By Rabbi Renée Bauer
We are approaching a season in American life of holiday celebrations. Next week brings Thanksgiving, and Hanukkah follows very soon in its footsteps. For many, the war in the Middle East weighs heavily as we plan for our holidays. For some, the upcoming celebrations can feel like a beacon of relief in the midst of this darkness. For others, celebrating seems impossible amidst the grief. Similar reactions are common for those who are experiencing personal loss and grief.
I am currently co-facilitating Jewish Social Service’s Jewish grief group, which we hold each fall. Next week, the group will delve into how to approach the upcoming holidays while grieving. Jewish tradition provides beautiful rituals to mark grief throughout the seasons and gives us wisdom about approaching joy in difficult times. We incorporate these ancient tools with contemporary approaches to grief and personal experience of those who have walked the mourning path before. I share some highlights here:
- Plan Ahead: Anticipatory preparation is a coping strategy. You can have a plan A and a plan B. Perhaps you plan to have Thanksgiving dinner with family or friends, and if that does not feel right, you stay home, look at old photos, and write a letter to your deceased loved one.
- Choose Traditions and Innovation: Death, more than anything, reminds us of life’s impermanence. Do not think that your holiday celebrations cannot change now that your loved one is no longer here. Decide the family traditions you want to hold onto and what new ways that you want to mark the holiday. What you do this year does not have to be what you do forever.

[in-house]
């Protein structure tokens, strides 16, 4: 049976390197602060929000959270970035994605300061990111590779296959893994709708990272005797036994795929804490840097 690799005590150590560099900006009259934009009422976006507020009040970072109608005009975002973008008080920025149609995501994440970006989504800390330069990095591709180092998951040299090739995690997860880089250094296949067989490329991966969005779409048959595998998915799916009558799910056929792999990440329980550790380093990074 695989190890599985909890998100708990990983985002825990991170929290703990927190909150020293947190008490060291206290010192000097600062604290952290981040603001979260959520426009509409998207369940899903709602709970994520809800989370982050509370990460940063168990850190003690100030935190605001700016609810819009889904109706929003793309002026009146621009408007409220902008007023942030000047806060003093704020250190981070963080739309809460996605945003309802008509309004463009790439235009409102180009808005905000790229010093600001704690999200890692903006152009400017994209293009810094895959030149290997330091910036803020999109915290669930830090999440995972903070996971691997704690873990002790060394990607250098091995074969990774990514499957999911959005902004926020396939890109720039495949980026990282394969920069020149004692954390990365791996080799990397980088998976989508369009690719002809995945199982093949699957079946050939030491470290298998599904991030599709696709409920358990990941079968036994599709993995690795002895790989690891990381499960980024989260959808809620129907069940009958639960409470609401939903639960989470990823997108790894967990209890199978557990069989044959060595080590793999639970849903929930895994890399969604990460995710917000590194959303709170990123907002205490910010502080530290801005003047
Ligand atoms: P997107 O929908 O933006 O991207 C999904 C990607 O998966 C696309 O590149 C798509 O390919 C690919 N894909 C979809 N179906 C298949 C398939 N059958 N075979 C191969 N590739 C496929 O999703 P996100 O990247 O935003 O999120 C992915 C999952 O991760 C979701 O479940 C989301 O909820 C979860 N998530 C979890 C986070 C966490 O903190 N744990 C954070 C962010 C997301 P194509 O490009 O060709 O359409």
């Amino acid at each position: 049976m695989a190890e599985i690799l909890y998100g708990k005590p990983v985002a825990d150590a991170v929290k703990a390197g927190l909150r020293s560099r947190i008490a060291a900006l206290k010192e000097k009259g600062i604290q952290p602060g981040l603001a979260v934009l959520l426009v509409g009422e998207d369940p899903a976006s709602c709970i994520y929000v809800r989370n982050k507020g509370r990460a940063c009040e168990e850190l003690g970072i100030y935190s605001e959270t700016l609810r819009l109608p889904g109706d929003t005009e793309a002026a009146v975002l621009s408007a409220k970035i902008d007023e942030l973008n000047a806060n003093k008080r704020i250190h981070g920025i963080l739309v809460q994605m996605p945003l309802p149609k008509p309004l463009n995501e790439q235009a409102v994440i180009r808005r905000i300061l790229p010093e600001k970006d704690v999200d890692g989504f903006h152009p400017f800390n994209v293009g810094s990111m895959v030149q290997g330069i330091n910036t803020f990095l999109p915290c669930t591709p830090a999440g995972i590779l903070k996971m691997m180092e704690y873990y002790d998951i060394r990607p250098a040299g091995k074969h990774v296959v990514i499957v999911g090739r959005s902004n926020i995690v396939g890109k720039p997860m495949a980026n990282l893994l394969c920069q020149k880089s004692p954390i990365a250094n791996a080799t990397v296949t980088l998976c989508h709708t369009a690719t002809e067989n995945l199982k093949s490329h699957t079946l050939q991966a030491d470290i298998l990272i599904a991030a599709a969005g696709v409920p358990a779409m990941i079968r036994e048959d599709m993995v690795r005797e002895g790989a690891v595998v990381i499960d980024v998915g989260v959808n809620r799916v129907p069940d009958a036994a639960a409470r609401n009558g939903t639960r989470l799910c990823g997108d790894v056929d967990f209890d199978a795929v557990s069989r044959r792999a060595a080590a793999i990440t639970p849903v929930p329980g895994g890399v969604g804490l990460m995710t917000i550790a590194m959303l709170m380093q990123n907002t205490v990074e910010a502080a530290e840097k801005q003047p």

- Acknowledge Memories: There is a myth that if you do not mention the loved one who has died that the mourner will not think about them. This is not true. Holidays are often the times when grief is most poignant, when longing for those we have lost is most intense, and when we find it hard to participate in ways that we have in the past. Finding ways to externalize our loss and bring the memory of our loved ones to the celebration is more comforting than keeping silent. Try creating time to share stories or light a candle for those who are not with us anymore, set an extra seat at the table, bring pictures to the celebration. Be creative, but do not keep the feelings bottled up.
- Seek Pleasure: After the death of a loved one, we sometimes feel guilty when we feel happy. Some parts of our life have died with the person, but not all parts of our lives have died with them. Remembering them may make us cry, but it also may bring laughter and joy. Trying to find meaning and pleasure is part of grieving and is not just OK but helpful.
- Cancel the Holiday: For some people, the structure of celebrating holidays gives a framework to the unmoored feeling that grief elicits, and participating in the holidays is a symbol that life continues. For others, participating in the holidays when grief is intense will feel like going through the motions and only intensify the loneliness. If you are in the latter group, give yourself permission to cancel the holiday this year. Stay home and eat popcorn (one year a participant in grief group offered that as her Thanksgiving plan). The holidays will come around again.
- Be Gentle with yourself: Grief is exhausting. Be kind to yourself when unexpected feelings arise or when you feel numb. Give yourself time to take a break and permission to move through this season in a way that is healing for you.
- Use Resources: Do not hesitate to ask for help from friends, family, or reach out to professionals, including the team at Jewish Social Services. Read here for more about grieving during the holidays or here for Jewish resources.
Rabbi Renée Bauer is the Director of Spiritual Care and Outreach at Jewish Social Services of Madison.